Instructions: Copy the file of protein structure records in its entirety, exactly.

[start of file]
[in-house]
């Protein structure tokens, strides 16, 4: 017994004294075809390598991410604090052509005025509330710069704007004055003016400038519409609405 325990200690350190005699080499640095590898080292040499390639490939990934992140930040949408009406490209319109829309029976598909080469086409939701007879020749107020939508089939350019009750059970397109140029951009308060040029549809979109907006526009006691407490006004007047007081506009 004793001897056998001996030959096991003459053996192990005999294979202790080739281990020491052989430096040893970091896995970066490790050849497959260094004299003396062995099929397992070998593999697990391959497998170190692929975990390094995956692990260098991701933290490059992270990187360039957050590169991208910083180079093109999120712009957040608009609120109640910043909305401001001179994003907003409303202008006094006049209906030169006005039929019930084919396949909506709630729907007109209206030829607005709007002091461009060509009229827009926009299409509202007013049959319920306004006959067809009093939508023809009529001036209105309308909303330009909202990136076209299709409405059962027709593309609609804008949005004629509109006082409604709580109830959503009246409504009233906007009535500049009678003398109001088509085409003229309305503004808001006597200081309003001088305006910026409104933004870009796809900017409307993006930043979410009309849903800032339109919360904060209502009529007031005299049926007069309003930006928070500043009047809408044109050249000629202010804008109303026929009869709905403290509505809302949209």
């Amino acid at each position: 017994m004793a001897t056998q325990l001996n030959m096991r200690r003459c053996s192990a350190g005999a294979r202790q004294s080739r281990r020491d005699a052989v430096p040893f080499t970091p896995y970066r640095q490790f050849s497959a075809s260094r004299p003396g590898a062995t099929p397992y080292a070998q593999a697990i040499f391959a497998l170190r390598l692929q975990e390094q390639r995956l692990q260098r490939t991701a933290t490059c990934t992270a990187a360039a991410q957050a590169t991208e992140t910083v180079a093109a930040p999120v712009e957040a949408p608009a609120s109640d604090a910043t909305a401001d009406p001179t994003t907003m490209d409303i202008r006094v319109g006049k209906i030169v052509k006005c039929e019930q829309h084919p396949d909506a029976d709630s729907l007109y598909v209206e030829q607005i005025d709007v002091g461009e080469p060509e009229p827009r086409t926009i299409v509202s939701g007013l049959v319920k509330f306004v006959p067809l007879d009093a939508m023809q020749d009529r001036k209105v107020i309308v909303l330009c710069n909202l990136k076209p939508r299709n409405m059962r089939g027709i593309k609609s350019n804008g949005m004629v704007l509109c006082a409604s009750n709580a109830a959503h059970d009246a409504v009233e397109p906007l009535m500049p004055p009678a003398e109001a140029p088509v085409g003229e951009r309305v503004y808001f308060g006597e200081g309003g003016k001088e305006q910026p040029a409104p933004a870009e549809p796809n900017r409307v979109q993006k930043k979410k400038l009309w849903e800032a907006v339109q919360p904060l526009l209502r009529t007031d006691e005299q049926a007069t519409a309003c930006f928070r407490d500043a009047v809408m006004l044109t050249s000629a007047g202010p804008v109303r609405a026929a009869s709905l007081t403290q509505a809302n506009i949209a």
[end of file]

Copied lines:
[in-house]
């Protein structure tokens, strides 16, 4: 017994004294075809390598991410604090052509005025509330710069704007004055003016400038519409609405 325990200690350190005699080499640095590898080292040499390639490939990934992140930040949408009406490209319109829309029976598909080469086409939701007879020749107020939508089939350019009750059970397109140029951009308060040029549809979109907006526009006691407490006004007047007081506009 004793001897056998001996030959096991003459053996192990005999294979202790080739281990020491052989430096040893970091896995970066490790050849497959260094004299003396062995099929397992070998593999697990391959497998170190692929975990390094995956692990260098991701933290490059992270990187360039957050590169991208910083180079093109999120712009957040608009609120109640910043909305401001001179994003907003409303202008006094006049209906030169006005039929019930084919396949909506709630729907007109209206030829607005709007002091461009060509009229827009926009299409509202007013049959319920306004006959067809009093939508023809009529001036209105309308909303330009909202990136076209299709409405059962027709593309609609804008949005004629509109006082409604709580109830959503009246409504009233906007009535500049009678003398109001088509085409003229309305503004808001006597200081309003001088305006910026409104933004870009796809900017409307993006930043979410009309849903800032339109919360904060209502009529007031005299049926007069309003930006928070500043009047809408044109050249000629202010804008109303026929009869709905403290509505809302949209």
């Amino acid at each position: 017994m004793a001897t056998q325990l001996n030959m096991r200690r003459c053996s192990a350190g005999a294979r202790q004294s080739r281990r020491d005699a052989v430096p040893f080499t970091p896995y970066r640095q490790f050849s497959a075809s260094r004299p003396g590898a062995t099929p397992y080292a070998q593999a697990i040499f391959a497998l170190r390598l692929q975990e390094q390639r995956l692990q260098r490939t991701a933290t490059c990934t992270a990187a360039a991410q957050a590169t991208e992140t910083v180079a093109a930040p999120v712009e957040a949408p608009a609120s109640d604090a910043t909305a401001d009406p001179t994003t907003m490209d409303i202008r006094v319109g006049k209906i030169v052509k006005c039929e019930q829309h084919p396949d909506a029976d709630s729907l007109y598909v209206e030829q607005i005025d709007v002091g461009e080469p060509e009229p827009r086409t926009i299409v509202s939701g007013l049959v319920k509330f306004v006959p067809l007879d009093a939508m023809q020749d009529r001036k209105v107020i309308v909303l330009c710069n909202l990136k076209p939508r299709n409405m059962r089939g027709i593309k609609s350019n804008g949005m004629v704007l509109c006082a409604s009750n709580a109830a959503h059970d009246a409504v009233e397109p906007l009535m500049p004055p009678a003398e109001a140029p088509v085409g003229e951009r309305v503004y808001f308060g006597e200081g309003g003016k001088e305006q910026p040029a409104p933004a870009e549809p796809n900017r409307v979109q993006k930043k979410k400038l009309w849903e800032a907006v339109q919360p904060l526009l209502r009529t007031d006691e005299q049926a007069t519409a309003c930006f928070r407490d500043a009047v809408m006004l044109t050249s000629a007047g202010p804008v109303r609405a026929a009869s709905l007081t403290q509505a809302n506009i949209a």